cine and went to the kitchen for something he needed. She
drowsed and lost the sense of his being there. When she
opened her eyes again, he was kneeling before the stove,
spreading something dark and sticky on a white cloth, with
a big spoon ; batter, perhaps. Presently she felt him taking
off her nightgown. He wrapped the hot plaster about her
chest. There seemed to be straps which he pinned over her
shoulders. Then he took out a thread and needle and be
gan to sew her up in it. That, she felt, was too strange;
she must be dreaming anyhow, so she succumbed to her

Thea had been moaning with every breath since the
doctor came back, but she did not know it. She did not
realize that she was suffering pain. When she was con
scious at all, she seemed to be separated from her body; to
be perched on top of the piano, or on the hanging lamp,
watching the doctor sew her up. It was perplexing and
unsatisfactory, like dreaming. She wished she could waken
up and see what was going on.

The doctor thanked God that he had persuaded Peter
Kronfcorg to keep out of the way. He could do better by
the child if he had her to himself. He had no children of his
own. His marriage was a very unhappy one. As he lifted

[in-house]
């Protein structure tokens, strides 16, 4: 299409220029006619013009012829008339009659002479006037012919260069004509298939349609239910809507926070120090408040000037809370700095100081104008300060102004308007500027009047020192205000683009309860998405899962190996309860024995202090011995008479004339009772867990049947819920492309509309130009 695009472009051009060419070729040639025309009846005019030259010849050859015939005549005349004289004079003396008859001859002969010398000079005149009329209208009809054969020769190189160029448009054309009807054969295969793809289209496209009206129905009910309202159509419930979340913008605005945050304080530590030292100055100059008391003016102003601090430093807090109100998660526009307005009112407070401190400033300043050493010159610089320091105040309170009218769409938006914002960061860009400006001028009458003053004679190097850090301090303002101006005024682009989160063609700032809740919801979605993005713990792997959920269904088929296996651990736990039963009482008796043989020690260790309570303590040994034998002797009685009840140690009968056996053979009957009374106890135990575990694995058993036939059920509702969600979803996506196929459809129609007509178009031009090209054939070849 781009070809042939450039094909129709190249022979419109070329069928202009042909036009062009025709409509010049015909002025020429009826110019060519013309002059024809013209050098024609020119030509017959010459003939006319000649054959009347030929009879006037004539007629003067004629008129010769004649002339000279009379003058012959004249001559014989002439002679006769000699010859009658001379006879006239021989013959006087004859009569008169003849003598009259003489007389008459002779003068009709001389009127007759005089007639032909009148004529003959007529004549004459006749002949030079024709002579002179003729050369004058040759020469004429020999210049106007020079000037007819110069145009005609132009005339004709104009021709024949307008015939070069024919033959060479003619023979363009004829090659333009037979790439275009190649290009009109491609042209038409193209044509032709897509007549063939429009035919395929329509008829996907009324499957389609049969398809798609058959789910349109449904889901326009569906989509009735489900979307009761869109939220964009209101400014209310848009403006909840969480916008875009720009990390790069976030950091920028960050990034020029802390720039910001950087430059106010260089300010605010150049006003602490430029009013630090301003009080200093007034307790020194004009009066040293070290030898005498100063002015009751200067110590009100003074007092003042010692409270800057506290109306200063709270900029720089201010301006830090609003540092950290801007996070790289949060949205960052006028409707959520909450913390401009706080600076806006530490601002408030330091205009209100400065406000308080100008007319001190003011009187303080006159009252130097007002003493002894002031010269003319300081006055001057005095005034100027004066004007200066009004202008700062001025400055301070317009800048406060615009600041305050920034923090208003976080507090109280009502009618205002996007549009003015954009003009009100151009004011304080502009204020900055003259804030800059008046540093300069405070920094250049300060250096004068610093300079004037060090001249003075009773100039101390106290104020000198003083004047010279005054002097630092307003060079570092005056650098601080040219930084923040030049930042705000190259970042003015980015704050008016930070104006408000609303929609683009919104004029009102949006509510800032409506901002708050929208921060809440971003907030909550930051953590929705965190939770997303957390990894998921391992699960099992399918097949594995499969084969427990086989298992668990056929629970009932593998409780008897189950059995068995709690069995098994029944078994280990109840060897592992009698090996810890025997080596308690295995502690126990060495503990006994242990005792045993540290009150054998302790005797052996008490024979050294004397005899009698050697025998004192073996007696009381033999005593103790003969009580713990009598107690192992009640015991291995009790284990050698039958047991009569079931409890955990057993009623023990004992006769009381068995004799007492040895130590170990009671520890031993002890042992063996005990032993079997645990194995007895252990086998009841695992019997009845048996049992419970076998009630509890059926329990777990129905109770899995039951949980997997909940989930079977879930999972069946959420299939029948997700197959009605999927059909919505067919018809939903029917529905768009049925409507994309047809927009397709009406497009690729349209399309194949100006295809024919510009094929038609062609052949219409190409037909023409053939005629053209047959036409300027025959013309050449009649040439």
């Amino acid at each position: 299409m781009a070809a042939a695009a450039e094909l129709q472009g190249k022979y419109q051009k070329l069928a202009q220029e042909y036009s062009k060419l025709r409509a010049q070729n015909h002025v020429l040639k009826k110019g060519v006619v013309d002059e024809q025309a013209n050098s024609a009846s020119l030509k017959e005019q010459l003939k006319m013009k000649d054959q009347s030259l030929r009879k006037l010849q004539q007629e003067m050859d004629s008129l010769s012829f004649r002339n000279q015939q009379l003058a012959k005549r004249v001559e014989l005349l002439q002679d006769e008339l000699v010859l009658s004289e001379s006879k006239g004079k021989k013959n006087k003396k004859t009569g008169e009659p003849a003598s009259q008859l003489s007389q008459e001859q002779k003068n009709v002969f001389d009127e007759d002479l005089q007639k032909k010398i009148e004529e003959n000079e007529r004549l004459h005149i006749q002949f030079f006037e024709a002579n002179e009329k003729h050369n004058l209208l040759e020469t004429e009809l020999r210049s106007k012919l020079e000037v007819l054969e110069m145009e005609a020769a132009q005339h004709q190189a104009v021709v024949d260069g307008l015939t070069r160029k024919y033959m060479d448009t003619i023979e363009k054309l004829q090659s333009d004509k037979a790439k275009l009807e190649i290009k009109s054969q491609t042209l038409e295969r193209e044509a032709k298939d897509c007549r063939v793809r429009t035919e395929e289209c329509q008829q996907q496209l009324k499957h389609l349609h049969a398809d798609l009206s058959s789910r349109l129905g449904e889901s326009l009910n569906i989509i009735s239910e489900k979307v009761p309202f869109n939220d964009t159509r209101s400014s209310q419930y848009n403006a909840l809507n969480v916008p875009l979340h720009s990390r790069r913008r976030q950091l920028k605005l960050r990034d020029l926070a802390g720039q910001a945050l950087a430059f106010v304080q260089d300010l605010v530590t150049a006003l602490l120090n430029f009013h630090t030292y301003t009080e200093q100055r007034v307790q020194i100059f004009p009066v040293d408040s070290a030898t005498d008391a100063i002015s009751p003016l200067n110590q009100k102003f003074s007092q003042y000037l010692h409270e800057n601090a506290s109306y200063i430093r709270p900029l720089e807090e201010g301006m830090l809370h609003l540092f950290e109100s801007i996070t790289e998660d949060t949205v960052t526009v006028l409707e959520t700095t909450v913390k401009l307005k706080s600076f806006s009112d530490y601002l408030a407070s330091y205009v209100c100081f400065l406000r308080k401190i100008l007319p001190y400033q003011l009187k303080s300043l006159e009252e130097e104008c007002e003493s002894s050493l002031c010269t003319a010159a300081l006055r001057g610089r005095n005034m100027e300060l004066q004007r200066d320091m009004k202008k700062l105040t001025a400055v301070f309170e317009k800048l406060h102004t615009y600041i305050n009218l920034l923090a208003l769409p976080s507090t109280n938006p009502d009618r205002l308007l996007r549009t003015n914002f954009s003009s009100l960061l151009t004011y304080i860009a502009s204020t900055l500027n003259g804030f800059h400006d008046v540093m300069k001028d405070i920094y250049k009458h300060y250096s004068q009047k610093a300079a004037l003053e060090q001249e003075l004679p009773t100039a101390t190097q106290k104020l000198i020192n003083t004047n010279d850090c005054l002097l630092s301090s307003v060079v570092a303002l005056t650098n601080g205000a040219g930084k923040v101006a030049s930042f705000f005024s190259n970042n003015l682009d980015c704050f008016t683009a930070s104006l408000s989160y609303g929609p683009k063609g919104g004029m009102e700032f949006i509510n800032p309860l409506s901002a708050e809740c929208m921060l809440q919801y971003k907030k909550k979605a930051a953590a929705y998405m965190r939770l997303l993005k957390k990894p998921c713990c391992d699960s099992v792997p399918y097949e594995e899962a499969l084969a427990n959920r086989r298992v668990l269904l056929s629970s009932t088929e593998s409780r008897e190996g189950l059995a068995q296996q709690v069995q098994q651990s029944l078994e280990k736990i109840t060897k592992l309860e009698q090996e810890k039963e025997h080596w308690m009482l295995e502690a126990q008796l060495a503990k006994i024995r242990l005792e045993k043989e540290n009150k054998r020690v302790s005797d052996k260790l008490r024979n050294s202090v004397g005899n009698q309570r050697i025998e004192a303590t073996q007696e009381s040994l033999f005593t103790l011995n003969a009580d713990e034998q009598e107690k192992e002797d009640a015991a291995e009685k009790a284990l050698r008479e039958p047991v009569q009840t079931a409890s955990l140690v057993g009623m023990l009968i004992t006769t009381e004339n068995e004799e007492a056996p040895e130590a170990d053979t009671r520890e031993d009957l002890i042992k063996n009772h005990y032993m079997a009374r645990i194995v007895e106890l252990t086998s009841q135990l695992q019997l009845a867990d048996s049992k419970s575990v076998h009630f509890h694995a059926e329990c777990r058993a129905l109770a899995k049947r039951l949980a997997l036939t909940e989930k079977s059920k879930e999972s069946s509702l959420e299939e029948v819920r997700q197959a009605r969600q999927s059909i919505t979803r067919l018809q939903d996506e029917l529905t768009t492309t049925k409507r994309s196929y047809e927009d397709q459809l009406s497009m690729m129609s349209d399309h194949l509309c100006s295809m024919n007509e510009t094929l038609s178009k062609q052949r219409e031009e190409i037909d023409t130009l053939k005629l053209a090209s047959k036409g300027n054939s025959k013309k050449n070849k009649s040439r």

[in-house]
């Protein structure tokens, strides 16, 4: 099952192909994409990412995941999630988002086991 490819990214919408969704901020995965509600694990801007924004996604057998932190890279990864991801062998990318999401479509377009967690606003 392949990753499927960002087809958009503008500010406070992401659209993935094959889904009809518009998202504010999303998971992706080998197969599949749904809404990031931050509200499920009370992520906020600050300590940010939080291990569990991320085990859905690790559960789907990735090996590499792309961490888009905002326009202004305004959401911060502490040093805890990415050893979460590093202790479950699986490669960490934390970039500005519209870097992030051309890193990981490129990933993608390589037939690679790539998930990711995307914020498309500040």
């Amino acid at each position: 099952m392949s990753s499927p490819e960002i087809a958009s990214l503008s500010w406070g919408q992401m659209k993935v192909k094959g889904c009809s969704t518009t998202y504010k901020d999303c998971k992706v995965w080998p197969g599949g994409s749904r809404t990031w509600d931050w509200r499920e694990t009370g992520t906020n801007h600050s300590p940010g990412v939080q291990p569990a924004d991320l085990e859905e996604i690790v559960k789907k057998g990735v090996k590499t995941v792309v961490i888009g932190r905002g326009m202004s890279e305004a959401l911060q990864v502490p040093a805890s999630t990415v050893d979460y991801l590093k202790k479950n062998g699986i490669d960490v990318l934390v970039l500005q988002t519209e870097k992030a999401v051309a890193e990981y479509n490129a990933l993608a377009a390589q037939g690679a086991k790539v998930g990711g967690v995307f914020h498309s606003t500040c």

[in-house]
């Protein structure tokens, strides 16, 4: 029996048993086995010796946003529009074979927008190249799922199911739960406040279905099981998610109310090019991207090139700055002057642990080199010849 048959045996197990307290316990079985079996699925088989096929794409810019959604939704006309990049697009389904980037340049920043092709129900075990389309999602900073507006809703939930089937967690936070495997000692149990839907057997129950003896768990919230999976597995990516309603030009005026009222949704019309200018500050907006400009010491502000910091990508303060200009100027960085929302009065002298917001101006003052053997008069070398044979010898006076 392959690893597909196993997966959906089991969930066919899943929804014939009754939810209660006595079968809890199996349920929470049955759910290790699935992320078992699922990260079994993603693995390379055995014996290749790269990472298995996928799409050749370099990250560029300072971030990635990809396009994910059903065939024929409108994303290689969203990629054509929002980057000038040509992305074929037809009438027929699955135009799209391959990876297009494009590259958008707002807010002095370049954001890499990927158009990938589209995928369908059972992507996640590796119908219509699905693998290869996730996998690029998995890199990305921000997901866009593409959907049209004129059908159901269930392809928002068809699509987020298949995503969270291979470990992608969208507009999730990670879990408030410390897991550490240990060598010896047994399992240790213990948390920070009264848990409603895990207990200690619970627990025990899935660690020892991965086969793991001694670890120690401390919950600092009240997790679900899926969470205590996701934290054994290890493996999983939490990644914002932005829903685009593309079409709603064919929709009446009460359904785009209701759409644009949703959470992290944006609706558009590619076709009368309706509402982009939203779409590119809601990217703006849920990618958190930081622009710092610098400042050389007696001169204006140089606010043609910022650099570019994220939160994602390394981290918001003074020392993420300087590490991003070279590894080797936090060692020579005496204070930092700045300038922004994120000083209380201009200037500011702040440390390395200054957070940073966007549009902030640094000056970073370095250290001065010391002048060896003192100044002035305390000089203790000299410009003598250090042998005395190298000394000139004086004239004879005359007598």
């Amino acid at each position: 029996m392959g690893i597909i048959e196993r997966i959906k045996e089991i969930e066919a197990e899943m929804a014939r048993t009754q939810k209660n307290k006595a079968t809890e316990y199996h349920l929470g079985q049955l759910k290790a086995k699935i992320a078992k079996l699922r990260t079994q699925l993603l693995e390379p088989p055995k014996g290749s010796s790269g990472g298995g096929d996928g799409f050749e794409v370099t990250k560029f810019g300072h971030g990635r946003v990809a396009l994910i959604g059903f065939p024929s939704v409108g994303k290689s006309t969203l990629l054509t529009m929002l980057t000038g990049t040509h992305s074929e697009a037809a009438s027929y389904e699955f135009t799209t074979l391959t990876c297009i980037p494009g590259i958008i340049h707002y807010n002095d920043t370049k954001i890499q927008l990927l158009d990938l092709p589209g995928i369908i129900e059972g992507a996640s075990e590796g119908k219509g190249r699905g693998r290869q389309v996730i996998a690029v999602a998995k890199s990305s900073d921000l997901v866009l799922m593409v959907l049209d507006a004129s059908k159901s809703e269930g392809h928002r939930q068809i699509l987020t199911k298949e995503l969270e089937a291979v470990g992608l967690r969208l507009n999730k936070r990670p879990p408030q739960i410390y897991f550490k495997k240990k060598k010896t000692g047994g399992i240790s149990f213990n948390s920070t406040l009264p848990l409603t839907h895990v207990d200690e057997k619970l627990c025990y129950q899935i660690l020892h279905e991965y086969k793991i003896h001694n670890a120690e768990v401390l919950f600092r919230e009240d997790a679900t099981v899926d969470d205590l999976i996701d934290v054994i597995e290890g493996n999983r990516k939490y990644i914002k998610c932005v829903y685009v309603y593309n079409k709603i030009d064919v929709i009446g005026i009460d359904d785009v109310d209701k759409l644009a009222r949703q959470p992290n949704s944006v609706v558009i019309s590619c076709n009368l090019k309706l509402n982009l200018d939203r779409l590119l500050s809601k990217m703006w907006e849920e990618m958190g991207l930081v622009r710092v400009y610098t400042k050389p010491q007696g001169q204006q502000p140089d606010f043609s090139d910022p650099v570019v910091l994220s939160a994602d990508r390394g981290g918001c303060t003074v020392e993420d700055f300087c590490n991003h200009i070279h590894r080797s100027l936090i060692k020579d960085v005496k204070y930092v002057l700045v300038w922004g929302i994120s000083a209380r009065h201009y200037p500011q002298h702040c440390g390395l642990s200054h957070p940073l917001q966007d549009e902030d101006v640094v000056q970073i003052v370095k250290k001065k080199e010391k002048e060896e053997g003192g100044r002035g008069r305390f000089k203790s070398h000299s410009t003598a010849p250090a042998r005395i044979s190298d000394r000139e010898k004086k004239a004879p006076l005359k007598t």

and undressed Thea, he thought to himself what a beauti-


ful thing a little girl s body was, like a flower. It was
so neatly and delicately fashioned, so soft, and so milky
white. Thea must have got her hair and her silky skin from
her mother. She was a little Swede, through and through.
Dr. Archie could not help thinking how he would cherish
a little creature like this if she were his. Her hands, so lit
tle and hot, so clever, too, he glanced at the open exer
cise book on the piano. When he had stitched up the flax-
seed jacket, he wiped it neatly about the edges, where the
paste had worked out on the skin. He put on her the clean
nightgown he had warmed before the fire, and tucked the
blankets about her. As he pushed back the hair that had
fuzzed down over her eyebrows, he felt her head thought
fully with the tips of his fingers. No, he could n t say
that it was different from any other child s head, though
he believed that there was something very different about
her. He looked intently at her wide, flushed face, freckled
nose, fierce little mouth, and her delicate, tender chin the
one soft touch in her hard little Scandinavian face, as if
some fairy godmother had caressed her there and left a
cryptic promise. Her brows were usually drawn together
defiantly, but never when she was with Dr. Archie. Her
affection for him was prettier than most of the things that
went to make up the doctor s life in Moonstone.

The windows grew gray. He heard a tramping on the
attic floor, on the back stairs, then cries: "Give me my
shirt ! " "Where s my other stocking? "

" I 11 have to stay till they get off to school," he reflected,
"or they ll be in here tormenting her, the whole lot of


FOR the next four days it seemed to Dr. Archie that